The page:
But nowhere is the rush to repudiate the Bush years more evident than in what has happened in response to the President's “stay the course plus” strategy for Iraq. The Joint Chiefs of Staff opposed the plan to send 20,000 additional troops to Baghdad, without a clearly defined mission. The bipartisan Iraq Study Group opposed the plan, advocating instead for regional negotiations and an eventual drawdown of troop levels. All leading Democrats and some prominent Republicans opposed the plan, and let the President know prior to his January 10th announcement. The country now opposes this escalation plan by a 2 to 1 margin, and that support is dropping. In a new Washington Post - ABC Poll out this morning, when asked who they trust more to handle our occupation of Iraq, the American people choose the Democrats 60% to 33%.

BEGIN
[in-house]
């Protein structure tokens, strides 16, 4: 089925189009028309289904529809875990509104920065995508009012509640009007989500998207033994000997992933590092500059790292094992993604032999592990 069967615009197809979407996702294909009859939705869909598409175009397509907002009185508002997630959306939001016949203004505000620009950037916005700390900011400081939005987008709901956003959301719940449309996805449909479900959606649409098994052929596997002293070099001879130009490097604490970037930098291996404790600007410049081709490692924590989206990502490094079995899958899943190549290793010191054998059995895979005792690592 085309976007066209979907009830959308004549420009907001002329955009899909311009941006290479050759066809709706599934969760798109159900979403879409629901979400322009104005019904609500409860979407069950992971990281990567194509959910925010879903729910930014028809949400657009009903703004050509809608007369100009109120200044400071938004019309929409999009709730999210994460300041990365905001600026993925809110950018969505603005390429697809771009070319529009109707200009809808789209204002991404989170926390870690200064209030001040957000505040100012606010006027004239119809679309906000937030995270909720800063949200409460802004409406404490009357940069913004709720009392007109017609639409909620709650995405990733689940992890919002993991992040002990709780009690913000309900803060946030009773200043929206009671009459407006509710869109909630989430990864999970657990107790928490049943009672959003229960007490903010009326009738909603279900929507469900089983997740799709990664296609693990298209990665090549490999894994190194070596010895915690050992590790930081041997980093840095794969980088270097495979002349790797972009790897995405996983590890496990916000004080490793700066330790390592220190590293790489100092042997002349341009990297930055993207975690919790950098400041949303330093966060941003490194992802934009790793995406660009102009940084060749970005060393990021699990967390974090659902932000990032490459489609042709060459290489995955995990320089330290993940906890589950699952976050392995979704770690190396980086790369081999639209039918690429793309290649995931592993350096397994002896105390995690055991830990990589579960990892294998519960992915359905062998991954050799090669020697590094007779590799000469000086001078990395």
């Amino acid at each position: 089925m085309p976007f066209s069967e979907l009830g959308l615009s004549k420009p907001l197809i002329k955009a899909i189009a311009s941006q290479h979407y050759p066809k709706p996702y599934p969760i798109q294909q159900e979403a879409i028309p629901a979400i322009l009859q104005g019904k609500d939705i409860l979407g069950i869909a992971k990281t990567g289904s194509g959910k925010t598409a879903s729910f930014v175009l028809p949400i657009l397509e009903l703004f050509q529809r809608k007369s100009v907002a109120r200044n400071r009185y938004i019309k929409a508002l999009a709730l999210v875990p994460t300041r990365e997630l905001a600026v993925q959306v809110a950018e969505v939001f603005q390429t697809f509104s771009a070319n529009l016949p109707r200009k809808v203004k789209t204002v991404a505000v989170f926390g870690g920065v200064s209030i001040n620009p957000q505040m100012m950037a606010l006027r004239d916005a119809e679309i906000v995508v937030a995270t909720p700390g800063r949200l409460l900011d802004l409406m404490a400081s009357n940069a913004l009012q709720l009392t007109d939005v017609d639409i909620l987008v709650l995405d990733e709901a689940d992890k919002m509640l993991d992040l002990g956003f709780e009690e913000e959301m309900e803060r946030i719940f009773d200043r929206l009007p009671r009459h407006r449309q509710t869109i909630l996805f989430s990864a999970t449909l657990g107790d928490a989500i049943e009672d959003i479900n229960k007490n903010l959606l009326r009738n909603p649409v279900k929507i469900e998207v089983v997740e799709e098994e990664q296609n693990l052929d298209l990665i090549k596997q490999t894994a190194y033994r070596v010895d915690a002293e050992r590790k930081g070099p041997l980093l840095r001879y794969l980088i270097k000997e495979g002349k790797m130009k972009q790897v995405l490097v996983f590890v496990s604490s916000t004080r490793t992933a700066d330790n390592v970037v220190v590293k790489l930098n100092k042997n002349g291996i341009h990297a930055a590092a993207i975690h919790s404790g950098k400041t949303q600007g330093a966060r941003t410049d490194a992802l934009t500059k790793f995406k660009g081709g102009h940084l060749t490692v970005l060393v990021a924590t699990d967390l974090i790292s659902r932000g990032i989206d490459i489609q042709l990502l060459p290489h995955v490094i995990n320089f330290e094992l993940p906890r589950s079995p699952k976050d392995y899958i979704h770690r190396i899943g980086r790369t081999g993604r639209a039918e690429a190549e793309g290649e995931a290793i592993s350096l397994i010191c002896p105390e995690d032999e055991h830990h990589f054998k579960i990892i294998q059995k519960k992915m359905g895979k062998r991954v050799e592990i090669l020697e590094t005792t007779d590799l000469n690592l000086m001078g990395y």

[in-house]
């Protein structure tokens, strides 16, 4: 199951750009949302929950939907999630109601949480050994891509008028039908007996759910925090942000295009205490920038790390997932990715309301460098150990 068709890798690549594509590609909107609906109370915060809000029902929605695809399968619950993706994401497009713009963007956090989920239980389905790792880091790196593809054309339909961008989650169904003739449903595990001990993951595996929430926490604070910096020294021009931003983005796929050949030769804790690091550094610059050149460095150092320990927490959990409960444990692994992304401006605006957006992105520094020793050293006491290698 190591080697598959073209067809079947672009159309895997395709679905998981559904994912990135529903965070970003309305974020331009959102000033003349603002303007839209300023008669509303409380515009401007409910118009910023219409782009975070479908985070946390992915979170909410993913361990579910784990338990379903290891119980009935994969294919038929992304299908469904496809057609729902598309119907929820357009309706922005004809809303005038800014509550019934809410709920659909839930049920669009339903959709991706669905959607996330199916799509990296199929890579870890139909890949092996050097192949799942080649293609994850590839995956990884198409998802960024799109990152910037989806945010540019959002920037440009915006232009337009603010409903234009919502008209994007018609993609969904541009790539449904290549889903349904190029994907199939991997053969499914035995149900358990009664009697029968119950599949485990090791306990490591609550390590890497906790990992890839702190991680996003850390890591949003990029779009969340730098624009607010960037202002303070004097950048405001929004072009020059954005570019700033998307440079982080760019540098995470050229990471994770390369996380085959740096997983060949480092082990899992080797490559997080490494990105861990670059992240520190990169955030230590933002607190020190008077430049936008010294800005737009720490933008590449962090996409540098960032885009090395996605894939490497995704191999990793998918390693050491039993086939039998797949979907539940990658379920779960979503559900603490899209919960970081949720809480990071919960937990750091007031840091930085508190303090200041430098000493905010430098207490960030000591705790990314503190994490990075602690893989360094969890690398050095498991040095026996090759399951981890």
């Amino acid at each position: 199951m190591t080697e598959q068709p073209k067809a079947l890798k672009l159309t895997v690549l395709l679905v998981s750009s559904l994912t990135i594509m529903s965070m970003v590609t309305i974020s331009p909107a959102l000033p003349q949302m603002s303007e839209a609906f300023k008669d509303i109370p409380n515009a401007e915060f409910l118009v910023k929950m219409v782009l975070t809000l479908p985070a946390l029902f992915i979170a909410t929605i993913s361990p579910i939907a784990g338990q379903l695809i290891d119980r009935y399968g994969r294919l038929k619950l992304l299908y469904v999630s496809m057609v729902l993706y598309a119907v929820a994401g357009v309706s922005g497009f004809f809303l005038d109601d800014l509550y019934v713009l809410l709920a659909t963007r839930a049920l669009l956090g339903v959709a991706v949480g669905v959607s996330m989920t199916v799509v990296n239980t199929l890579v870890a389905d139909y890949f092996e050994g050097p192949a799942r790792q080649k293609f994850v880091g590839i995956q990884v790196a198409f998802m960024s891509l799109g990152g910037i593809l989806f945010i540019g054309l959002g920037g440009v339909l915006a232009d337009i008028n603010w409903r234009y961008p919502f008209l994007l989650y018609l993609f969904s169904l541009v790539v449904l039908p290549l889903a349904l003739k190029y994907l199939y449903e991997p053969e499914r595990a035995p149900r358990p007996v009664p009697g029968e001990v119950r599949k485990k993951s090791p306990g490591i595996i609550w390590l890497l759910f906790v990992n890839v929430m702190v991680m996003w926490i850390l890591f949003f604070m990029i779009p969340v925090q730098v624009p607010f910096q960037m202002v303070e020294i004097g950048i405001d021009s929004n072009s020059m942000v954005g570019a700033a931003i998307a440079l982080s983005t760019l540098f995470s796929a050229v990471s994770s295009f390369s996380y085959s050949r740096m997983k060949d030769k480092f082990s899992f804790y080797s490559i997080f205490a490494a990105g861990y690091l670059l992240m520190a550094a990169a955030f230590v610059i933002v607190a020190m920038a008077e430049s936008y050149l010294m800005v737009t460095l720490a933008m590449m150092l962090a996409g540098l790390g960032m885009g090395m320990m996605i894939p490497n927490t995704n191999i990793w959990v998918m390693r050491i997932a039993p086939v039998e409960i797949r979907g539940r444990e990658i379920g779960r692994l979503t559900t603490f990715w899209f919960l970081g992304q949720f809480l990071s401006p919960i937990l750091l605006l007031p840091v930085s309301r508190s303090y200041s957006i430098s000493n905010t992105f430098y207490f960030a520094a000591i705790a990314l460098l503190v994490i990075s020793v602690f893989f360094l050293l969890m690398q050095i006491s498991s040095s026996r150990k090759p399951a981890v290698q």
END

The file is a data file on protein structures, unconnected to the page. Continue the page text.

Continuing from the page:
In the Senate, there is now Republican competition for how to best repudiate their President, with such prominent Senators as Hagel, Warner and Collins all debating the details of what will be a remarkable Senate resolution later this week. In a new interview out this morning, Senator John McCain, the chief architect of the new strategy, publicly rips into Vice President Dick Cheney for his management of all things Iraq. Even in the go-along, get-along House, the new GOP leader John Boehner is asking for reports from the President every 30 days so they can track the progress, or lack thereof, in Iraq.